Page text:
U.S. Embassy Officer in Pakistan Is Charged With Obstruction


Protesters staged a rally this month demanding a trial for the American diplomat involved in a fatal car crash in Islamabad. The American, Col. Joseph E. Hall, has diplomatic immunity.Credit B.K. Bangash/Associated Press

ISLAMABAD, Pakistan — The police in Pakistan have charged a United States Embassy security officer with seeking to obstruct an investigation into a car accident involving an embassy vehicle, police officials said on Monday, adding to diplomatic tensions days after an American military attaché was barred from leaving the country over a separate collision.

The arrest was made after an American diplomat’s Toyota hit and injured two people on a motorcycle in Islamabad on Sunday evening, the police said. The injured people were hospitalized, and the diplomat, identified as Second Secretary Chad Rex Ausburn, was briefly detained before being released after the Foreign Ministry confirmed his diplomatic credentials.

But the police said that Taimur Iqbal Pirzada, a security adviser for the American Embassy, sought to obstruct an investigation of the accident and to stop officers from taking the diplomat and his vehicle to a police station. Mr. Pirzada was charged with obstruction and with using assault or criminal force to deter a public servant from carrying out duties. He was released on bail on Monday after appearing in court.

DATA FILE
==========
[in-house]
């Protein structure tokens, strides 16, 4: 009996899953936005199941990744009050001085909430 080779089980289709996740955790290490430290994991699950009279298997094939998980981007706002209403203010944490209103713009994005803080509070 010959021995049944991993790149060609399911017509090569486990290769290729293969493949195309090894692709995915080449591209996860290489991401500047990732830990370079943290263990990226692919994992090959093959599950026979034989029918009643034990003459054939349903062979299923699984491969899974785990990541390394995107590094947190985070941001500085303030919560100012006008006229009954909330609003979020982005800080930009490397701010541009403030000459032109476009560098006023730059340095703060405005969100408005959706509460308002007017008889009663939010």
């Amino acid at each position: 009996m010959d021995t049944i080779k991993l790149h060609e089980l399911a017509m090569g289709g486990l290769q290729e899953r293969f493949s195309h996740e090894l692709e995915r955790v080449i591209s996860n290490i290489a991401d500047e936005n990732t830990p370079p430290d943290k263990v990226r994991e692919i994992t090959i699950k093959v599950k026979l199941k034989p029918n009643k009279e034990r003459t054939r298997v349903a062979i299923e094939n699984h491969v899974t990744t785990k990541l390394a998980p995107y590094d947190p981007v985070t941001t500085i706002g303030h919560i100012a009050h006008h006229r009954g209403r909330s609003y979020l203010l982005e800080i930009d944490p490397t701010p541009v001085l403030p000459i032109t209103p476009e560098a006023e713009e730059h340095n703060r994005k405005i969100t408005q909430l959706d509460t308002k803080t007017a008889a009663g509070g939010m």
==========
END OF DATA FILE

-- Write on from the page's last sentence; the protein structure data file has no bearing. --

U.S. Embassy Officer in Pakistan Is Charged With Obstruction
U.S. Embassy Officer in Pakistan Is Charged With Obstruction

The Islamabad police also registered a case of reckless driving against the motorcycle driver, Nazakat Aslam, on Monday.

A spokesman for the American Embassy in Islamabad was not available for comment.

The accident over the weekend follows an episode this month that drew attention on social media as well as street protests. Pakistani officials say the American Embassy’s military attaché, Col. Joseph E. Hall, ran through a red light in an upscale Islamabad neighborhood on April 7, crashing into a motorcycle and killing a passenger. As a result, Colonel Hall has been barred from leaving Pakistan, and officials have demanded that the United States waive his diplomatic immunity so that he can face a criminal trial.

American officials have refused.

Alice Wells, a senior State Department official, visited Islamabad to discuss the case with senior Pakistani officials, but the diplomatic tussle remains unresolved and ties between the two countries appear increasingly frayed. Even if the driver of the motorcycle in the accident Sunday evening is found to have been at fault, the second inquiry could complicate that diplomatic crisis.

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